Remember the question about the environmental impact of flying? Air Genius Gary Leff puts it nicely:
If you’re pulling inventory out of a low fare bucket, the strong
expectation is that there’s little effect at the margin on your buying
the ticket because the airline expects to operate a flight that doesn’t
come close to filling up.
If you’re pulling inventory out of a high fare bucket, for coach
fares at the extreme end if you’re traveling on a Y fare, you can
pretty much expect that the flight will be close to sold out and that
the airline is willing to risk displacing another passenger in the
short term in exchange for your higher fare… or at least that the
ticket cost is high enough to potentially influence behavior on the
part of the airline…
Reality is even a little bit more complicated than that. Cargo has
to come into play, too. Regardless of what you pay and what fare class
you’re booking in, your travel on United between San Francisco and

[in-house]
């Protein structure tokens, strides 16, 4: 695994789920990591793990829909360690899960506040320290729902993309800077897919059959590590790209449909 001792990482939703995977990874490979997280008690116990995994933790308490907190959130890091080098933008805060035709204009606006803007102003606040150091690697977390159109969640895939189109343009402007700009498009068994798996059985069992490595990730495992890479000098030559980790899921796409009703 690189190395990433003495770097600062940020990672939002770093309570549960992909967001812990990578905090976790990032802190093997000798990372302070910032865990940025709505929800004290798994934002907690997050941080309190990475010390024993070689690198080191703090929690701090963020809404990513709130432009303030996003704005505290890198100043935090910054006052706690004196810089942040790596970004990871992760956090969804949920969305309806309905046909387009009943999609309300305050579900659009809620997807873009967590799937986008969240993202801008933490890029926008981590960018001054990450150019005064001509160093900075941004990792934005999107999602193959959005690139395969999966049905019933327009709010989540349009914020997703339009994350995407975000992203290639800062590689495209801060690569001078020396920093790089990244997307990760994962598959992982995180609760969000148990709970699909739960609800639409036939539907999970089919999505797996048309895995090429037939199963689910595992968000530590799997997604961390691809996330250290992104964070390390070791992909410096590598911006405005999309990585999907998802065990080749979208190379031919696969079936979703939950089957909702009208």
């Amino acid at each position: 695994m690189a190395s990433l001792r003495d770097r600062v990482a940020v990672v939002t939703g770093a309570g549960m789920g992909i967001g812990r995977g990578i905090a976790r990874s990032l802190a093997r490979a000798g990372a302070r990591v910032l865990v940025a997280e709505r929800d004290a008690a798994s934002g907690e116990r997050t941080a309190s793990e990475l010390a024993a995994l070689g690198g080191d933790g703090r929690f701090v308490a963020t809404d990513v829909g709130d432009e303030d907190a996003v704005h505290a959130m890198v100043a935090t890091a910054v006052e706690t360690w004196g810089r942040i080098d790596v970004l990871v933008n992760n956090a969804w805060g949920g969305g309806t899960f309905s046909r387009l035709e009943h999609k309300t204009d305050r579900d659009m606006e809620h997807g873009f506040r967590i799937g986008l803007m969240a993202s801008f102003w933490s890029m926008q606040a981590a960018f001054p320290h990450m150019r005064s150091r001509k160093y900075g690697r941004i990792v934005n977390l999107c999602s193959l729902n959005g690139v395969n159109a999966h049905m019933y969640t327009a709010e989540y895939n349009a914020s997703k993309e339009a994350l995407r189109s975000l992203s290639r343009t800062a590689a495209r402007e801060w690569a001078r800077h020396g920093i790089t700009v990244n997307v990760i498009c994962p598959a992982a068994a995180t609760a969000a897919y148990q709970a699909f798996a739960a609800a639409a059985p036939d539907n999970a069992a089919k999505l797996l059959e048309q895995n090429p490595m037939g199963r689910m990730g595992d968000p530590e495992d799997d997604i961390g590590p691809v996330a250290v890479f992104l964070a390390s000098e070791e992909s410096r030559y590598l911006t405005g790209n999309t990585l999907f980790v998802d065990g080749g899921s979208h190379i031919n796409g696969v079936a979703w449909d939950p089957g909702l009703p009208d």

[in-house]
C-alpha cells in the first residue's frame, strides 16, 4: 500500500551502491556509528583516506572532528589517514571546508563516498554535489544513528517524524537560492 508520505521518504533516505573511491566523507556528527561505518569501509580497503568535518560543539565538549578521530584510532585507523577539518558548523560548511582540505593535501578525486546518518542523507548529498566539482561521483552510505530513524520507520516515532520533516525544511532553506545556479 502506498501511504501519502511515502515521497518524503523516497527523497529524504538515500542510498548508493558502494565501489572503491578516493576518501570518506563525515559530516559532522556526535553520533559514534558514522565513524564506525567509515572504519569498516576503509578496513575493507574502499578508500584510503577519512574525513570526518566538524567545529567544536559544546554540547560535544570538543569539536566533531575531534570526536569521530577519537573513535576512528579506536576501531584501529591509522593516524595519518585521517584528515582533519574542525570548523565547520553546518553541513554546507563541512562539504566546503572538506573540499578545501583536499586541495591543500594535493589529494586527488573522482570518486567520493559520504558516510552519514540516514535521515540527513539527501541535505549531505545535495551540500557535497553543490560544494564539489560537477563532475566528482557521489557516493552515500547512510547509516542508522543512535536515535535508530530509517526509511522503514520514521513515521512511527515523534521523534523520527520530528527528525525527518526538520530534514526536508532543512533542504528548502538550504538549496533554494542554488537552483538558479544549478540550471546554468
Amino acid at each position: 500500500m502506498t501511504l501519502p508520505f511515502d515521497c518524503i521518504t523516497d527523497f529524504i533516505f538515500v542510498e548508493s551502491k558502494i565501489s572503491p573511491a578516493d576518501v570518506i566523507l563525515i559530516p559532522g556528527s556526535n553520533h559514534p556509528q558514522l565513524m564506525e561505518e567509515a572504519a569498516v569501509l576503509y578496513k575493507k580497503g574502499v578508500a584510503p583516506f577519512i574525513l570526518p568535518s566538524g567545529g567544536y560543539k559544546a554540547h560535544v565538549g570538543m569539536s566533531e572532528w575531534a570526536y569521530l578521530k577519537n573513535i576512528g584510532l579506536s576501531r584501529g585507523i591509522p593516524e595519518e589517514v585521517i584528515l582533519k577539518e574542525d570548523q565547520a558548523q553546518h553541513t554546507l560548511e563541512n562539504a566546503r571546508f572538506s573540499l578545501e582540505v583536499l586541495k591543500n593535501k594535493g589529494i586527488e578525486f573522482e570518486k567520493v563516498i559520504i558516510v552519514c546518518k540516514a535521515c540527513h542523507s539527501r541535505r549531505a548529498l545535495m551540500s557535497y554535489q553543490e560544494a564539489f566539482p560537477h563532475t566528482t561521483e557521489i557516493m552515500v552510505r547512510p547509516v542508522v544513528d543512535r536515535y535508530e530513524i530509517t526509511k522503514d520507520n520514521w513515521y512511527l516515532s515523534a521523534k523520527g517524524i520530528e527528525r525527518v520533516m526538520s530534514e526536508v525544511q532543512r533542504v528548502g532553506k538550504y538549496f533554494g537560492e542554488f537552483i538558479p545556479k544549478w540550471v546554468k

Nagoya, Japan is going to have almost no effect whatsoever on United’s
decision-making. They’ve got a very large contract with Toyota and they
fill up their 747 with cargo and the flight goes out with very low load
factors yet is still profitable for them to operate.
Getting a frequent flyer seat also means that your environmental impact is likely very small. I am pleased, of course, that I often have Gary booking my seats for me, all in the interests of a cleaner Earth. The bottom line is that if you get a good deal on price, you should feel doubly good about it.